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U.S. juvenile sex trafficking arrests far lower than much-hyped survey suggests

U.S. juvenile sex trafficking arrests far lower than much-hyped survey suggests

Sex trafficking is just plain evil, and it's illegal, but a 10-year-review of law enforcement data shows that the heinous crime appears far less prevalent in America than much-hyped data suggests.

Village Voice Media examined a decade's worth of arrests for juvenile prostitution in the nation's 37 largest cities and found 8,263 cases. That's about 827 a year, and 11 annually in Minnesota.

That's a far cry from the unsubstantiated estimates of 100,000 to 300,000 kids sold as sex slaves every year that gets carelessly thrown around by everyone from Congress to the New York Times -- and now by to Ashton Kutcher and Demi Moore.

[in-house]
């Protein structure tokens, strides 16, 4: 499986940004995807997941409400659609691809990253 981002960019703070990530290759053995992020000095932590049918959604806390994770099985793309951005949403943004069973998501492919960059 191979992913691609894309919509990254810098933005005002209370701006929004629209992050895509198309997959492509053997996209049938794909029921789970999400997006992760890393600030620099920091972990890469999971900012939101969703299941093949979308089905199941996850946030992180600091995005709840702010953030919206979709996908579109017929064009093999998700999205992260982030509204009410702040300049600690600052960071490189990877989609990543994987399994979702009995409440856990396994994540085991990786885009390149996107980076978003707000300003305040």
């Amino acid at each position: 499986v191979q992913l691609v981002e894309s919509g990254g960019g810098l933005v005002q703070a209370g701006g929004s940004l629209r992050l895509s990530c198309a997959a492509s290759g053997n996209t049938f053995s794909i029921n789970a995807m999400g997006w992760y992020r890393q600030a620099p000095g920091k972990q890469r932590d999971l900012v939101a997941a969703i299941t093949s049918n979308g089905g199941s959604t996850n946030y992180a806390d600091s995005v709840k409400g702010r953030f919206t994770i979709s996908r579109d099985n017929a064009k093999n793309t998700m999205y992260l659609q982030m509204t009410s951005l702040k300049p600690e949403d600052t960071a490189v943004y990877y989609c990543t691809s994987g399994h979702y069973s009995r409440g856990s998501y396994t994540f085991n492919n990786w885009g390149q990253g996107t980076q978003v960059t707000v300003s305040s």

The new Voice investigation results can be found in Real Men Get Their Facts Straight. The headline is a play on Kutcher and Demi Moore's PSA campaign, "Real Men Don't Buy Girls."

It's the second in an ongoing series that began with a City Pages report a few months ago, Junk Science, that exposed the totally unscientific findings from the Women's Funding Network on which the inflated figures are based.

An interactive version of this map can be found at Real Men Get Their Facts Straight
An interactive version of this map can be found at Real Men Get Their Facts Straight

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